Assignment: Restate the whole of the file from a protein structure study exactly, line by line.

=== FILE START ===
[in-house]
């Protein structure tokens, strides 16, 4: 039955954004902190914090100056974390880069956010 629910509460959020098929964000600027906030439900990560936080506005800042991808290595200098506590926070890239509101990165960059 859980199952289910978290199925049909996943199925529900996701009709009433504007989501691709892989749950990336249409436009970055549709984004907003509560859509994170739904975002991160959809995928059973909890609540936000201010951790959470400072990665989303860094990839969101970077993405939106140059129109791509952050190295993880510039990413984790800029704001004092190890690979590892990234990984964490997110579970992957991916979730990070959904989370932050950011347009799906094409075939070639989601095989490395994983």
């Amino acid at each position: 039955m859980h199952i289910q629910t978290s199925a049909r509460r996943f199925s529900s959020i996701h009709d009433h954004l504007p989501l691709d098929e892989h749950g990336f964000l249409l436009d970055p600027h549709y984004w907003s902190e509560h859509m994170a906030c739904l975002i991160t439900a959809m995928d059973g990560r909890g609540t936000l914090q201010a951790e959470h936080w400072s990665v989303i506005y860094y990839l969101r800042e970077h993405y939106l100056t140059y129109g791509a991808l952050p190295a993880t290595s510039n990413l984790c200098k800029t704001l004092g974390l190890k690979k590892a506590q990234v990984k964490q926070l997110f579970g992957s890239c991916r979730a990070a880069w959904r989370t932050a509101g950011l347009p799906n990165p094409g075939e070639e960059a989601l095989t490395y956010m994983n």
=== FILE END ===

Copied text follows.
[in-house]
């Protein structure tokens, strides 16, 4: 039955954004902190914090100056974390880069956010 629910509460959020098929964000600027906030439900990560936080506005800042991808290595200098506590926070890239509101990165960059 859980199952289910978290199925049909996943199925529900996701009709009433504007989501691709892989749950990336249409436009970055549709984004907003509560859509994170739904975002991160959809995928059973909890609540936000201010951790959470400072990665989303860094990839969101970077993405939106140059129109791509952050190295993880510039990413984790800029704001004092190890690979590892990234990984964490997110579970992957991916979730990070959904989370932050950011347009799906094409075939070639989601095989490395994983």
């Amino acid at each position: 039955m859980h199952i289910q629910t978290s199925a049909r509460r996943f199925s529900s959020i996701h009709d009433h954004l504007p989501l691709d098929e892989h749950g990336f964000l249409l436009d970055p600027h549709y984004w907003s902190e509560h859509m994170a906030c739904l975002i991160t439900a959809m995928d059973g990560r909890g609540t936000l914090q201010a951790e959470h936080w400072s990665v989303i506005y860094y990839l969101r800042e970077h993405y939106l100056t140059y129109g791509a991808l952050p190295a993880t290595s510039n990413l984790c200098k800029t704001l004092g974390l190890k690979k590892a506590q990234v990984k964490q926070l997110f579970g992957s890239c991916r979730a990070a880069w959904r989370t932050a509101g950011l347009p799906n990165p094409g075939e070639e960059a989601l095989t490395y956010m994983n």